Its now 72 hours since flight MH370 mysteriously disappeared while en route to Beijing with 239 people on board. While the authorities are doing their best with a massive search and rescue effort, a lot of questions are being asked as to what has happened with the flight. We’ve compiled a few of the more important questions and answers below. If you think have a question to ask, leave it at the comments section and we will try to get an answer for you.
Q: Why hasn’t the plane, or wreckage been found?
There are many reasons for this, and the most grim scenario is that the plane suffered a high-altitude catastrophic disaster, either a mechanical failure or a strong explosion. This would have caused the debris to have been spread over a wide area and swept out by the currents before the search and rescue (SAR) efforts were started.
Another possible reason is that the plane deviated from its flight path and ended up hundreds of miles away from the current search area.
Q: What was the last known point of contact?
120 nautical miles east off Kota Bahru, 40 minutes into the flight at 1.30am.
Q: Did the flight enter Vietnam air space and if it did, did it establish contact with the Vietnamese Air Control?
Q: Is it normal for a plane to disappear from radar and go silent, and nobody is sent out to look for it immediately?
The problem with flight MH370 is that is it disappeared at a point where it was leaving Malaysian Airspace and entering Vietnamese air space. It is not known if the Vietnamese air force scrambled any jets to look for the plane when it disappeared.
Q: How does radar work and how could a plane suddenly disappear from radar at 35,000 ft
Radar works by sending out radio waves or microwaves, and when it hits an object, and the object bounces back a small amount of the energy back to the transmitter. Its how blind bats find their way around. By compiling back the waves, and calculating the time it took for the waves to come back, the distance, height speed and other details of an object can be extrapolated.
In the case of MH370, it mysteriously went off from radar at about 1.30am. The only two possibilities that seem could make the plane disappear from in an instant is if it disintegrated or if it went into a steep nosedive.
Q: Could somebody on the plane have jammed the radar?
No. There are a number of ways to jam or fool a radar, but its not something that can be done from within the plane. You would need to be at the radar base station to jam the radar, or you would need a decoy or special paint to hide the entire plane from a normal radar.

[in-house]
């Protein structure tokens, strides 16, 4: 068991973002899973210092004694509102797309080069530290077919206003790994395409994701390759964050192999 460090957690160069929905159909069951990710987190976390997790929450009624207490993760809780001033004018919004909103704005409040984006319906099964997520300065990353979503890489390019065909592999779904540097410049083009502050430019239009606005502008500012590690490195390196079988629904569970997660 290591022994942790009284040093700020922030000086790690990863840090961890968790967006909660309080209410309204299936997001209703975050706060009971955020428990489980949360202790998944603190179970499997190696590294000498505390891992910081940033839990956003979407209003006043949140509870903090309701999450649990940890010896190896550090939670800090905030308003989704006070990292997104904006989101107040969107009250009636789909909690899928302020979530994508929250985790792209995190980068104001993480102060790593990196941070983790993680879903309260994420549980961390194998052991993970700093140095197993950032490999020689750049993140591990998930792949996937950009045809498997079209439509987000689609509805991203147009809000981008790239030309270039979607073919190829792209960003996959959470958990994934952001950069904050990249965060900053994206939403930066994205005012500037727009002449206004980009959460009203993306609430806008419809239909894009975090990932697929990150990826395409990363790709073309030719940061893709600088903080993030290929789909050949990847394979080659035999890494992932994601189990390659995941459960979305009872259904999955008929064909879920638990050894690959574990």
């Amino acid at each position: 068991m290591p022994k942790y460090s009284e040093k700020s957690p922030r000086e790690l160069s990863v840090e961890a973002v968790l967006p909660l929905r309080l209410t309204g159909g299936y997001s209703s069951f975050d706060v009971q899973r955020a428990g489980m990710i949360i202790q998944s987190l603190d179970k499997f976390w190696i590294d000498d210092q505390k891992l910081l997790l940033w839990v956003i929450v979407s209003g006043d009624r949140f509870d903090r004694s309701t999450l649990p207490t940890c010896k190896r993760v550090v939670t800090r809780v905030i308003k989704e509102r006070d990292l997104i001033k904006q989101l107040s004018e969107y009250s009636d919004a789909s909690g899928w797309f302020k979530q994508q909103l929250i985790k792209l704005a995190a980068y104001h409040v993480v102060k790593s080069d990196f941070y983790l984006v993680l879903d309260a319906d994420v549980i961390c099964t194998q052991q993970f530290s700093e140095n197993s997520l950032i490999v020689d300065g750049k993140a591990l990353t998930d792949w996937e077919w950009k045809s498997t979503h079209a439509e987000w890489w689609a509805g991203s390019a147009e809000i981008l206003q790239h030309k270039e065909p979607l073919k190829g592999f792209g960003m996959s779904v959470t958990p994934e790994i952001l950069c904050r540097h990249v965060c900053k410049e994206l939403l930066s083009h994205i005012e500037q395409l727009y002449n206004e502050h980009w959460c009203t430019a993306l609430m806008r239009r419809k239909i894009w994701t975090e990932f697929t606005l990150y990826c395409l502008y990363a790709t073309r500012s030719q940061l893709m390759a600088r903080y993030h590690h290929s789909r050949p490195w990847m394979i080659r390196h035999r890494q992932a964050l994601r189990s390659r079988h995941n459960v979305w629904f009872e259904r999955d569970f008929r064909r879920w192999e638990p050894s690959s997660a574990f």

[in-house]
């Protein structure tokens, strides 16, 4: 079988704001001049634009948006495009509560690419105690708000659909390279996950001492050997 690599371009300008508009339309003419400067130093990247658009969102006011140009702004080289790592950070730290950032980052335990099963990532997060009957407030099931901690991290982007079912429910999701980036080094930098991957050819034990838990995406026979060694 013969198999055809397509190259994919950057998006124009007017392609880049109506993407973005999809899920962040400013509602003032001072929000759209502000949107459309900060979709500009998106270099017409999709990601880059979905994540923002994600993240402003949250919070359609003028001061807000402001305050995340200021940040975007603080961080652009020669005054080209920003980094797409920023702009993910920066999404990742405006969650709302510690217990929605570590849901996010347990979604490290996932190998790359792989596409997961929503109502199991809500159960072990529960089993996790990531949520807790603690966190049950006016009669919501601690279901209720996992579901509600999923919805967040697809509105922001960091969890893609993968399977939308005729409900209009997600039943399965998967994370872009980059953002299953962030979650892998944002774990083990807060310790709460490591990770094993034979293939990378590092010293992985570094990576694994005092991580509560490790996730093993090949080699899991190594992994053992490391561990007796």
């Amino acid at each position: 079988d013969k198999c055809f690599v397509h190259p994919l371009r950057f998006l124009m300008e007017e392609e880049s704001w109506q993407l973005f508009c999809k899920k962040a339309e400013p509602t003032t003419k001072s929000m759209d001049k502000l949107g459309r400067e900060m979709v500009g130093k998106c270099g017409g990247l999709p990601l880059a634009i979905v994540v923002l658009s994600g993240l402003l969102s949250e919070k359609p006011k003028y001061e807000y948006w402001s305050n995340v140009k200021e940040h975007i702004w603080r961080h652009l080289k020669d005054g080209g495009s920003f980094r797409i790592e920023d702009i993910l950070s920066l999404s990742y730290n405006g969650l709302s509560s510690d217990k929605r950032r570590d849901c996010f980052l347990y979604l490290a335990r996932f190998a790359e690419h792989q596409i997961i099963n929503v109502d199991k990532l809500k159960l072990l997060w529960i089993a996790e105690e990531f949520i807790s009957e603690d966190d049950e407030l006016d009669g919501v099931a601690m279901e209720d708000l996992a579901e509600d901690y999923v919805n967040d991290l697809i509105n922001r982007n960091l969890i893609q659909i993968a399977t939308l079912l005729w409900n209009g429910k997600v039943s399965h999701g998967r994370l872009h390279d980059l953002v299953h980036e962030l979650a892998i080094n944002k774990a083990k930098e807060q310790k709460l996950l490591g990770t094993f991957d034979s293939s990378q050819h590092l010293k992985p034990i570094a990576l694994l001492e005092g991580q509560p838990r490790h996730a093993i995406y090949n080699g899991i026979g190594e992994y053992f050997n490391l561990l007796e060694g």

Q: I heard that the military radar is more powerful and could have found the flight. Is this true?
Yes, Military radars are much more powerful, but to date, they have not released any information to the public.
Q: Why are they searching at the Straits of Malacca?
We don’t know, and we’re quite surprised that nobody has asked the question to the DCA. It is quite impossible for the flight to have made a reverse flight over the Peninsular without being detected by any radar stations.
Q: If the plane made a reverse and headed back towards land, why are they not searching on land?
We have reason to believe that the land search has already been conducted and they did not find any clues to support the theory that the plane came down over land. Also, if it was on land, the Emergency Locator Transmitter (ELT) as well as other beacons would have been picked up by rescue crafts. A low flying aircraft the size of a Boeing 777 would have woken up a lot of neighbours.
Q: Does the 777-200ER have an ACARS system on board? If yes, where is the data?
Yes it does, but we do not know if the MH370 had its system activated or if Malaysia Airlines had it set up to be used on its aircraft. ACARS (Aircraft Communications Addressing and Reporting System) if activated automatically sends short messages to ground controllers, reporting the position and critical data like speed and altitude of the plane. In the event of a disaster, the ACARS system would have continued to relay data back to the ground controller until a point when it became disabled.
Q: Why don’t we send in the submarines, submarines are !##%#$# awesome!!
This seems to be the question that has been making its round across our forums for some days now. Why? Because our subs aren’t nuclear powered like the one used to help locate Air France flight AF447. Without nuclear power, the sub needs to return to base to refuel. Scouring the ocean floor when you don’t know where to look is another big problem. Even with sonar, its like using a torchlight to look for a needle on a dark carpet. The South China sea isn’t very deep, so its much easier (and faster) to just send divers down from rescue vessels.
More Q&A’s tomorrow. Keep the questions coming, and lets all pray for the best for #MH370.